Thanks to a couple of handy features, Dashlane makes this process very easy. The first, which goes by the name of Security Dashboard, audits the contents of your digital vault for passwords that need changing because they are either too weak, too old, or too frequently used. The dashboard provides a clear visual representation of what needs to be done and even suggests some quick actions that improve your situation with minimal effort.

The second, appropriately named Password Changer, allows you to automatically change your password on a number of popular websites without actually having to visit them: You simply provide the new password, and Dashlane takes care of the entire process for you; it even allows you to address multiple sites at the same time, using a different strong passphrase for each of them.

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The Security Dashboard analyzes your passwords and tells you which ones need changing because they are too weak or have been reused across multiple sites. In many case, the app can even change your logins without any manual intervention.

Syncing to conclusions

The basic version of Dashlane is free, and can only store your private data—encrypted using industry-standard algorithms—locally on your hard drive.

If you want to back up your digital vault or synchronize it across multiple devices, including those running iOS and Windows, the company also offers a custom cloud offering that saves all the information on its servers for a fee of $40 per year. This also comes with the ability to access your passwords over the Web and share them in a secure way with colleagues and family members.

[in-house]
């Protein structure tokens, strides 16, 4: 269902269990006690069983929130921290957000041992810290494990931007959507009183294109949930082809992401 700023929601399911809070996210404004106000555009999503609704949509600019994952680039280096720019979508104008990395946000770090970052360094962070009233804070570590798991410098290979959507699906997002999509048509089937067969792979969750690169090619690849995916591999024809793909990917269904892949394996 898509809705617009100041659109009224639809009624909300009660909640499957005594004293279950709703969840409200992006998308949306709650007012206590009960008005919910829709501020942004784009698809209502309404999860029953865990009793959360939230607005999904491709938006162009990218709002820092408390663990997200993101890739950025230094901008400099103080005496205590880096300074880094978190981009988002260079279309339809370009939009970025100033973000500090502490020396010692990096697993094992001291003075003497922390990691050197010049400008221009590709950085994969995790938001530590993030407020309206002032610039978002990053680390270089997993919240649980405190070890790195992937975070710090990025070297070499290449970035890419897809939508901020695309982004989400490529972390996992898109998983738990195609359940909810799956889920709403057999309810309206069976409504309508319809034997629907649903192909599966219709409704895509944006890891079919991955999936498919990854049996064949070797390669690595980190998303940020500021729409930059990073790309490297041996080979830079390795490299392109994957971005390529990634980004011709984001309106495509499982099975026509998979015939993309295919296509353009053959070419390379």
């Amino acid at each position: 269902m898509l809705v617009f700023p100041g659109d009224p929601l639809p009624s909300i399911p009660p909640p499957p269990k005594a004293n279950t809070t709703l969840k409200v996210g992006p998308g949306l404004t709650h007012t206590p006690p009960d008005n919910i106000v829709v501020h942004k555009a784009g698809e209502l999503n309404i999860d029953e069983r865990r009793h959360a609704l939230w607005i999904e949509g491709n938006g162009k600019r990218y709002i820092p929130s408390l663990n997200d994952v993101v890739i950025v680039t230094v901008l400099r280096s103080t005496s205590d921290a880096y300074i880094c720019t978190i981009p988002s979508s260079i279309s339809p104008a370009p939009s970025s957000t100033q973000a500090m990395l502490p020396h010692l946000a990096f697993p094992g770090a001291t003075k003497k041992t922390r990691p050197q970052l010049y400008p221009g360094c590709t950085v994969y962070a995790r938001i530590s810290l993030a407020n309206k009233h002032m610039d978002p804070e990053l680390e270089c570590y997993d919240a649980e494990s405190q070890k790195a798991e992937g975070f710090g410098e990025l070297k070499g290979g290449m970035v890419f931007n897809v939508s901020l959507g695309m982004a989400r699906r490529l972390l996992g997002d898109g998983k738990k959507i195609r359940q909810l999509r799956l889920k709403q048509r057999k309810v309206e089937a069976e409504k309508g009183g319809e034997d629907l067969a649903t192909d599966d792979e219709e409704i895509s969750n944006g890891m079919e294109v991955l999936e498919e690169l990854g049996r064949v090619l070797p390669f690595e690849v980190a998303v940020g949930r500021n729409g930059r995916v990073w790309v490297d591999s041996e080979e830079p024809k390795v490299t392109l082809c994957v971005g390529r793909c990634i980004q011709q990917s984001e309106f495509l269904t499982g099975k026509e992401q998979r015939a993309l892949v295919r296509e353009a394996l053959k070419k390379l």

It may seem odd to trust all your sensitive information to a third party over which you have no control, but it’s really no different than what happens with any other app of this kind, and there’s no reason to believe that the folks behind Dashlane are nothing but dead serious about the security of their cloud offer.

Ultimately, Dashlane is a great digital vault, particularly for users that need a little help navigating the sometimes complex world of security. It integrates well with all the apps you’re likely to use every day, offers a compelling sync offering, and automates many drudging tasks that, while crucial to good password hygiene, are often overlooked because of their menial nature.

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Dashlane's powerful sharing features allow you to let colleagues and family members access your secure items. You can even give them varying levels of access; for example, you can let them use, but not view, your passwords.

Bottom line

Ultimately, Dashlane is a great digital vault, particularly for users that need a little help navigating the sometimes complex world of security. It integrates well with all the apps you’re likely to use every day, offers a compelling sync offering, and automates many drudging tasks that, while crucial to good password hygiene, are often overlooked because of their menial nature.

The app's unique selling feature is its extraordinary user-friendliness. If you're worried about the safety of your online data but haven't ever quite managed to feel comfortable with a password manager because it felt too difficult to use, I'd bet that Dashlane would be a welcome breath of fresh air, particularly given its price point, and a great way to finally get a handle on what could be one of the most important aspects of your Internet life.

This story, "Dashlane 4 review: Easy and convenient password management for your Mac" was originally published by Macworld.

At a Glance
  • Dashlane Deshlane 4 for Mac

    Macworld Rating